Life of Pi has long been called a story that will make you believe in God. When you read such a story about a young Hindu-born boy named after a French swimming pool who grew up in a zoo who gets lost out at sea with the convincing CGI creations of a hyena, an orangutan, a zebra, and a menacing tiger named “Richard Parker,” it would certainly test what you believe.
This particular sort of story based on Yann Martel’s 2001 novel is one of unbelief, both in the story itself and the way it is told. We the viewers are watching this story as told by a grown-up Pi’s recollection from his past to a curious author. We all know that the things we see on screen are made up and manipulated, so how can we ever tell when the things on screen are the truth?
In that same way, Pi’s story is as beautifully inspiring as it is hard to believe.
As a child, he wins over his entire Pondicherry school by endlessly naming by memory countless digits of pi. Then he learns about the gods worshipped by his family, but not without some extra encounters with Christ: one in the Catholic Church and one in a Muslim temple. He decides that each of these religions will bring him closer to God, but a much harder to believe test comes his way that makes him question everything.
At the last minute, his family decides to sell their zoo and move to Canada, taking the animals with them. While on the ship over the Pacific, a storm overrides the ship, sinking all living things aboard; everything except Pi, a zebra, a hyena, an orangutan, and Richard Parker the tiger, who are all cramped together onto a small lifeboat.
Pretty soon nature plays its game, and the dominate predator wipes the animals out until just the boy and the tiger are left. But Pi won’t give up hope: he accepts God’s ordeal for his life and goes through compelling methods of survival, as seen through a parade of spectacular sights that no one in their life would ever otherwise hope to see.
A humpback whale breaches among luminescent jellyfish, thousands of flying fish break the rules of aspect ratio and 3D viewing, and lightning strikes the water during a storm. Each of these events comparable to descriptions within the Old Testament exploits its fresh color palette to paint Pi’s inner journey toward faith and survival, as if living out in God’s natural creations is more worthwhile than living in the business of urban culture. Director Ang Lee (Brokeback Mountain, Crouching Tiger, Hidden Dragon) is a true ringmaster of the big screen, which has got me particularly excited for his next big feature, Billy Lynn’s Long Halftime Walk.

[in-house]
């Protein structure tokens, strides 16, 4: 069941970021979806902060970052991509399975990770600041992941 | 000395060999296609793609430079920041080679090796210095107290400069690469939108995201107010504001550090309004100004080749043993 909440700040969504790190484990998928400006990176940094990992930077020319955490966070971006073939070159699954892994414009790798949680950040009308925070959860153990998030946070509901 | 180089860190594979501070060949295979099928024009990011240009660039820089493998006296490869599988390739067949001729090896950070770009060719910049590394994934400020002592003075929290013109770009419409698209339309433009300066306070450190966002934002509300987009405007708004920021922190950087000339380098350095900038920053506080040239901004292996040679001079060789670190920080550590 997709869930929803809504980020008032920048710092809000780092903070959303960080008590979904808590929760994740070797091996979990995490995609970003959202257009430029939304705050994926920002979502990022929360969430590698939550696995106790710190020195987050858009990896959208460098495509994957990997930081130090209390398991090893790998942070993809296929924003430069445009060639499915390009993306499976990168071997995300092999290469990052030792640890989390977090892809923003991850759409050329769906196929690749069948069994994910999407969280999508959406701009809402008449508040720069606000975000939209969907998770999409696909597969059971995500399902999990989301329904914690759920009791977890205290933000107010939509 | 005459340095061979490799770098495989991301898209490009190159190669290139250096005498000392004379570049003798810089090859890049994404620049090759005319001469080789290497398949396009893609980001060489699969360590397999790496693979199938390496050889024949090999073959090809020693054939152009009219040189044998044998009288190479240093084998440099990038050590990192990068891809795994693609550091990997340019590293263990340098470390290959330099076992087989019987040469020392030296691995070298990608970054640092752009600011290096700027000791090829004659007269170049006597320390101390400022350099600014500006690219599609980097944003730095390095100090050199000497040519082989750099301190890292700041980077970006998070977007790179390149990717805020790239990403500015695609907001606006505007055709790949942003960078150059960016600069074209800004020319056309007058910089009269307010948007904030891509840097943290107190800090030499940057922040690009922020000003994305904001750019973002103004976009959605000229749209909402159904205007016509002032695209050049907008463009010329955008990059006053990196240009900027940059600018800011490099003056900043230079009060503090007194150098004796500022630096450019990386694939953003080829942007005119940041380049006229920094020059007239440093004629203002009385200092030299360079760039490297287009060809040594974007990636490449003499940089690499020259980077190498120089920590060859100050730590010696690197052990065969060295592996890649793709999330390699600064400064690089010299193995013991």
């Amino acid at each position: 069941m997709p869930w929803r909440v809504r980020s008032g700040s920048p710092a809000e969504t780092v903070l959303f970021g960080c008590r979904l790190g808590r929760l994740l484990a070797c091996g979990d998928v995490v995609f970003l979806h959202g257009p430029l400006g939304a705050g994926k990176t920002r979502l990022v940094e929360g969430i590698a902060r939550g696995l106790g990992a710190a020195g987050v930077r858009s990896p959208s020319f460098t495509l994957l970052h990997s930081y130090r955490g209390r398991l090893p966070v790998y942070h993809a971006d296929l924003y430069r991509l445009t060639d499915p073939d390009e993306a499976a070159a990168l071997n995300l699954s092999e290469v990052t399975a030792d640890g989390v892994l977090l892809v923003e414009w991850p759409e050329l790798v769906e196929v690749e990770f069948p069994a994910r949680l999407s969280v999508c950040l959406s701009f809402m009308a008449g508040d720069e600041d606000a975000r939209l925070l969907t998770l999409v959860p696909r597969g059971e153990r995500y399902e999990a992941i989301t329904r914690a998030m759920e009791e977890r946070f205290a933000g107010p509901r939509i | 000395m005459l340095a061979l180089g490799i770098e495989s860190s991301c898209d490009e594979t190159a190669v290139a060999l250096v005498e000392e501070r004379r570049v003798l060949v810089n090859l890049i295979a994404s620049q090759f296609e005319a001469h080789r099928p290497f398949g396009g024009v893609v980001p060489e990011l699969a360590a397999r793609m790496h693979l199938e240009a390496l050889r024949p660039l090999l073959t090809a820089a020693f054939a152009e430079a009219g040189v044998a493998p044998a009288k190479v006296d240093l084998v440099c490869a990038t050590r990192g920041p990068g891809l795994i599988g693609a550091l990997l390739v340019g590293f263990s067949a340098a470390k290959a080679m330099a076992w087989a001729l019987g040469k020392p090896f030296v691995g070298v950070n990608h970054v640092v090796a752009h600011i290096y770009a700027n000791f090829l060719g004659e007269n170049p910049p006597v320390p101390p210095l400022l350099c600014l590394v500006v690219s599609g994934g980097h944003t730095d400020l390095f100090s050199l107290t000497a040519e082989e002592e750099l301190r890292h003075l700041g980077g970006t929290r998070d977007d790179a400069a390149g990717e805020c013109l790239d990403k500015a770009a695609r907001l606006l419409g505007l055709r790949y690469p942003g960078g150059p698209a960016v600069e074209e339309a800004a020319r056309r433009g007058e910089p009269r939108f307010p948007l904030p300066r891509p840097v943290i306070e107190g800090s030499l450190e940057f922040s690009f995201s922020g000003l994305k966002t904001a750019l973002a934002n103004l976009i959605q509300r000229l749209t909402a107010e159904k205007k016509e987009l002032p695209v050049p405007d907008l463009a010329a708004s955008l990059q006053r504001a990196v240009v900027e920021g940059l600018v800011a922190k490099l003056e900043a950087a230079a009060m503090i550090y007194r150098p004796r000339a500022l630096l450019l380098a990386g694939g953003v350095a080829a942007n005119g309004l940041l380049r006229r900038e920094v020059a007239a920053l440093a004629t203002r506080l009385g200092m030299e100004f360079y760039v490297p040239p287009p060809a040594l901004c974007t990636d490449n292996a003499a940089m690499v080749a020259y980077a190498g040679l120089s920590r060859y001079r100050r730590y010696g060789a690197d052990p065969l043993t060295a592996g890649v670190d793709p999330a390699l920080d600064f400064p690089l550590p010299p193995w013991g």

In fact, I would just skip the entire first act and fast forward straight to the part where he is out at sea. In full honesty, the segments of Pi in his Indian home is rich with culture, but because of the shallowness of everyone else in his life: Mom, Dad, brother, and love interest, I feel a bit distanced from what is supposed to add context to everything at sea.
But otherwise, it’s hard to talk down at Life of Pi for its arrangement of events that address the proper questions in the appropriate timing; it helps to make Pi’s relationship with his tiger companion all the more believable, and enough to make you believe this story could actually be true.
If there is a specific movie you’d like to see graded, or if you are interested in guest blogging for my site, please email me at Trevor@TrevorsViewOnHollywood.com for your recommendations.
Have a great weekend, and happy watching!
Fox Star India. Life Of Pi - Official Trailer. Digital image. YouTube, 25 Jul 2012. Web. <https://www.youtube.com/watch?v=j9Hjrs6WQ8M>.
Life of Pi. Publisher. 20th Century Fox. <http://www.lifeofpimovie.com/>.
MovieClips Trailers. Billy Lynn's Long Halftime Walk Official Teaser Trailer #1 (2016) - Vin Diesel Movie HD. Video. YouTube, 12 May 2016. Web. <https://www.youtube.com/watch?v=j9Hjrs6WQ8M>.